Decision of papal nuncio not to attend Dáil committee 'scandalous'

 

THE PAPAL nuncio has declined an invitation to address the Oireachtas Foreign Affairs Committee, a decision described as “scandalous” by Fine Gael’s spokesperson on children Alan Shatter.

Archbishop Giuseppe Leanza was invited to appear before the committee following calls for his expulsion after the Murphy commission revealed that the papal nuncio had refused to co-operate with its inquiry into clerical abuse in the Dublin diocese.

In a letter to committee chairman Michael Woods, Archbishop Leanza said “it is not the practice of the Holy See that apostolic nuncios appear before parliamentary commissions”.

The letter, dated February 12th, said: “As the papal representative I am always available to examine questions of mutual interest in the relations between the Holy See and Ireland through contacts with the Ministry for Foreign Affairs, as has been the norm hitherto.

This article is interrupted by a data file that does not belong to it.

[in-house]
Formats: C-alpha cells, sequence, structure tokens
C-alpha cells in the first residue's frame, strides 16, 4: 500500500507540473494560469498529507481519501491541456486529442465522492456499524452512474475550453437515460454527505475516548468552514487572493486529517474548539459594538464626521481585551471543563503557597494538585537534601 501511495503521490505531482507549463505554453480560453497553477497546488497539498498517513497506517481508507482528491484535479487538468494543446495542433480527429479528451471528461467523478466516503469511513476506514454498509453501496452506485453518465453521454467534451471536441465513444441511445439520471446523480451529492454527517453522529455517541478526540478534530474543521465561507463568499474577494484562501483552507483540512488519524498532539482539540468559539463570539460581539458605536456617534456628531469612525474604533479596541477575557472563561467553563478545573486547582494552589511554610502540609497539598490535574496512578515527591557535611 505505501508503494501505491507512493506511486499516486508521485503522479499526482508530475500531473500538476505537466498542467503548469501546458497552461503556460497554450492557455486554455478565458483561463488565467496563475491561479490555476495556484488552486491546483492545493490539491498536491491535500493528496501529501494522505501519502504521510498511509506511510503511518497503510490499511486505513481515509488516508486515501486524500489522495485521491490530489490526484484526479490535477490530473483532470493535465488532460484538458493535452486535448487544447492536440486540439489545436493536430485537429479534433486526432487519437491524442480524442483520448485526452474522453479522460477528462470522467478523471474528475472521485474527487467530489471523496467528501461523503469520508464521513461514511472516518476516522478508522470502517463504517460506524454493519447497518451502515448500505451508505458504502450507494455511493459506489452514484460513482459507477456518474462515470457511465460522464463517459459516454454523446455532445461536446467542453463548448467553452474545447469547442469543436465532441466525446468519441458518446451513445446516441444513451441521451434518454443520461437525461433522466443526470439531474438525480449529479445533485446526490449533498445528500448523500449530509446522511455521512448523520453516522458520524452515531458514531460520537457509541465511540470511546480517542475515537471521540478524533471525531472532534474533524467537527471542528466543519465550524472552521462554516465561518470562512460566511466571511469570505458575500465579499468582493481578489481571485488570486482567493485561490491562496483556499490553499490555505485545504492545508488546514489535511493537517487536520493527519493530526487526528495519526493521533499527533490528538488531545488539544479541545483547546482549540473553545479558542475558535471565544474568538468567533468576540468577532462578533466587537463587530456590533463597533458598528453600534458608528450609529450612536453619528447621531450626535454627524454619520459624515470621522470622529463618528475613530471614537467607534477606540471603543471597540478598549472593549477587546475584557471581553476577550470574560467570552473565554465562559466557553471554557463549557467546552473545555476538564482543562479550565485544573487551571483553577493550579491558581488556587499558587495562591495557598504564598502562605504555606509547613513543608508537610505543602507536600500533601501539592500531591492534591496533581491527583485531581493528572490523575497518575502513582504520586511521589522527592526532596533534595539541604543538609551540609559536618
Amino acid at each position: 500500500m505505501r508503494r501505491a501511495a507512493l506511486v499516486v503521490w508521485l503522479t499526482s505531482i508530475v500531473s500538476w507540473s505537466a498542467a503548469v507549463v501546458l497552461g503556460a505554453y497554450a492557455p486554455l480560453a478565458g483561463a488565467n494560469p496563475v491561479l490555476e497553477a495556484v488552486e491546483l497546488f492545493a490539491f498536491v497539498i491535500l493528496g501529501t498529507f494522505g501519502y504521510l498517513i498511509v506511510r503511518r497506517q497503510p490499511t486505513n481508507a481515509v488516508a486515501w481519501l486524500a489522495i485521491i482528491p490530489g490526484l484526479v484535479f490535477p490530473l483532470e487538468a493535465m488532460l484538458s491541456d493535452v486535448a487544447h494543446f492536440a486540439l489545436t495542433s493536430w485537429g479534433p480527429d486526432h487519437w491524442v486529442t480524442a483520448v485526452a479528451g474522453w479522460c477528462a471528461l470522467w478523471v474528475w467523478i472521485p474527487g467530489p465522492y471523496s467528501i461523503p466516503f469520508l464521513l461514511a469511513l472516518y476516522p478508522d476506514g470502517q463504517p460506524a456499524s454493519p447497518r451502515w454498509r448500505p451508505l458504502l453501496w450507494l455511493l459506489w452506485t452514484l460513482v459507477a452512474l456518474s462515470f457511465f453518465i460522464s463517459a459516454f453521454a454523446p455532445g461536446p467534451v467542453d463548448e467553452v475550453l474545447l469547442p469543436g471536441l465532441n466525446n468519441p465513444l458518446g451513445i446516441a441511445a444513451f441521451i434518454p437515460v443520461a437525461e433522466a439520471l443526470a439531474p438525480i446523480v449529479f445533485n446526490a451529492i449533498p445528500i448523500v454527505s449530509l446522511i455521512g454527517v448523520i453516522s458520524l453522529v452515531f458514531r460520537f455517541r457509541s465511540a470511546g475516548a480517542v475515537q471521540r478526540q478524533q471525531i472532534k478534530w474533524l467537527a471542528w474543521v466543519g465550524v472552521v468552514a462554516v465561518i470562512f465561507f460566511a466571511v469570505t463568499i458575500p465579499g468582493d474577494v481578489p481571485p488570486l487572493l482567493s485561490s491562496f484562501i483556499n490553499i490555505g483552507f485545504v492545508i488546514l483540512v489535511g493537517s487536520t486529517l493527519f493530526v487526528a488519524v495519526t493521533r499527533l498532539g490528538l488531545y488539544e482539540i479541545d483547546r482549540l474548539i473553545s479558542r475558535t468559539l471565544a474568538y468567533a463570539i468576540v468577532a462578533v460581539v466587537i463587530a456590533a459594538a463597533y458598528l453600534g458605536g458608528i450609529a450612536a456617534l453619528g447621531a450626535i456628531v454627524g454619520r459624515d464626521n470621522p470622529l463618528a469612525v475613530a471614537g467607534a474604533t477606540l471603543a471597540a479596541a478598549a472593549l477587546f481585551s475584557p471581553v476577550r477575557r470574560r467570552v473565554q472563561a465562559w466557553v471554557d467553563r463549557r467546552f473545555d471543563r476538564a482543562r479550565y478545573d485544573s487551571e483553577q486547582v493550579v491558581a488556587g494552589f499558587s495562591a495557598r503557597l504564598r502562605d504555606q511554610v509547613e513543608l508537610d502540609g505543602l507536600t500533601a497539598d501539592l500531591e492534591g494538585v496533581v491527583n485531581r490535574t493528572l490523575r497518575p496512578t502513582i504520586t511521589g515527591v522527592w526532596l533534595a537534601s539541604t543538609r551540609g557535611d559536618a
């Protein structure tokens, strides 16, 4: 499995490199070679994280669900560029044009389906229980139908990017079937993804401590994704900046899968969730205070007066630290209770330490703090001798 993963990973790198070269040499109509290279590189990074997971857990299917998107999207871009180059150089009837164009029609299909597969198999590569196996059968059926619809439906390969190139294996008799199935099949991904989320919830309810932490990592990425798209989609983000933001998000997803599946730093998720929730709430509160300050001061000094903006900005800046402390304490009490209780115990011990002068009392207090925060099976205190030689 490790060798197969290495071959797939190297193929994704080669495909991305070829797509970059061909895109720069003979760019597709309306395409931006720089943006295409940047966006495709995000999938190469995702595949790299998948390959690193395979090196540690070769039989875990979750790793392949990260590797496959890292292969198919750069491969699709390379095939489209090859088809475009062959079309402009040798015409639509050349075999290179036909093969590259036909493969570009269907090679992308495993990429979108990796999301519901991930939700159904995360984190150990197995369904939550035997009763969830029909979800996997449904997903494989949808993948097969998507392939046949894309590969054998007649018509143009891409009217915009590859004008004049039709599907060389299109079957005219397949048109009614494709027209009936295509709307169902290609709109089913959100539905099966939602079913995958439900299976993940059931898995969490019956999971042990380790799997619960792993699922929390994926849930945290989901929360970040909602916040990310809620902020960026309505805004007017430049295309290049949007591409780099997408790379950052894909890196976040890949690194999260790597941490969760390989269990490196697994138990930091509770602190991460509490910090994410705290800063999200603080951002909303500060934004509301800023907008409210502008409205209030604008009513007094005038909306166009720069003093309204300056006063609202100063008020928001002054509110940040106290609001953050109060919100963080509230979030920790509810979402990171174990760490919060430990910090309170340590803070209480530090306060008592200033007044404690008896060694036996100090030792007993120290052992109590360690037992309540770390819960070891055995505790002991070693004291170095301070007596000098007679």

“I wish at the same time to assure you that the Holy See and its representatives are fully committed to fostering good relations between the Holy See and Ireland.”

Mr Shatter, a member of the committee, described the decision as “not only deeply regrettable but incomprehensible”. He called for the matter to be raised during meetings taking place in Rome between Ireland’s bishops, the pope and senior curia members.

“Constructive transparent dialogue and a change of approach is essential,” Mr Shatter said. “The victims of abuse and their families, as well as the general public, are entitled to expect that all available information that could inform the deliberations and conclusion of the Murphy commission will be furnished to it.

“I believe there is a solemn duty on both the papal nuncio and the Vatican authorities to co-operate in this. It is not only scandalous that such co-operation is not forthcoming but that the Vatican’s ambassador to Ireland is unwilling to publicly discuss with elected members of the Irish parliament the stance taken to date or to indicate any willingness to overcome the current impasse.”